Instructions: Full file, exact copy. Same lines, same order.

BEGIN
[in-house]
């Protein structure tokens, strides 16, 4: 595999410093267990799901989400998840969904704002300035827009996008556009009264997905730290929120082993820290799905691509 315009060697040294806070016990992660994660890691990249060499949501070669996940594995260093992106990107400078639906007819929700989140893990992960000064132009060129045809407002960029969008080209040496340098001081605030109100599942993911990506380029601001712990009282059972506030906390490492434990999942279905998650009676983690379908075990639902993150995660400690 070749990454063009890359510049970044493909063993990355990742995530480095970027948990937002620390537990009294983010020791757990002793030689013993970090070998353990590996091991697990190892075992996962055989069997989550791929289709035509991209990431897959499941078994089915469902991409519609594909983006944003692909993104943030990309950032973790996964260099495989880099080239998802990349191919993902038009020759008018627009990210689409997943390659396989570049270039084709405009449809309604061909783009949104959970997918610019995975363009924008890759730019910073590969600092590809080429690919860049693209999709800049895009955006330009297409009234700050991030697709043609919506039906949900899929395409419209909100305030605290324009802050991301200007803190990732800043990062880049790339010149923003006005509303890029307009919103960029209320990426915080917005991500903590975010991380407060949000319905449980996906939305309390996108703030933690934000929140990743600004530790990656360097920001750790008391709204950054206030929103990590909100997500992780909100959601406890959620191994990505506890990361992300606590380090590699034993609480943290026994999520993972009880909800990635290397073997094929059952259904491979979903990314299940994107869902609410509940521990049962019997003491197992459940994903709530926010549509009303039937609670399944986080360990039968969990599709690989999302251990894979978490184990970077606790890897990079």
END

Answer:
[in-house]
């Protein structure tokens, strides 16, 4: 595999410093267990799901989400998840969904704002300035827009996008556009009264997905730290929120082993820290799905691509 315009060697040294806070016990992660994660890691990249060499949501070669996940594995260093992106990107400078639906007819929700989140893990992960000064132009060129045809407002960029969008080209040496340098001081605030109100599942993911990506380029601001712990009282059972506030906390490492434990999942279905998650009676983690379908075990639902993150995660400690 070749990454063009890359510049970044493909063993990355990742995530480095970027948990937002620390537990009294983010020791757990002793030689013993970090070998353990590996091991697990190892075992996962055989069997989550791929289709035509991209990431897959499941078994089915469902991409519609594909983006944003692909993104943030990309950032973790996964260099495989880099080239998802990349191919993902038009020759008018627009990210689409997943390659396989570049270039084709405009449809309604061909783009949104959970997918610019995975363009924008890759730019910073590969600092590809080429690919860049693209999709800049895009955006330009297409009234700050991030697709043609919506039906949900899929395409419209909100305030605290324009802050991301200007803190990732800043990062880049790339010149923003006005509303890029307009919103960029209320990426915080917005991500903590975010991380407060949000319905449980996906939305309390996108703030933690934000929140990743600004530790990656360097920001750790008391709204950054206030929103990590909100997500992780909100959601406890959620191994990505506890990361992300606590380090590699034993609480943290026994999520993972009880909800990635290397073997094929059952259904491979979903990314299940994107869902609410509940521990049962019997003491197992459940994903709530926010549509009303039937609670399944986080360990039968969990599709690989999302251990894979978490184990970077606790890897990079």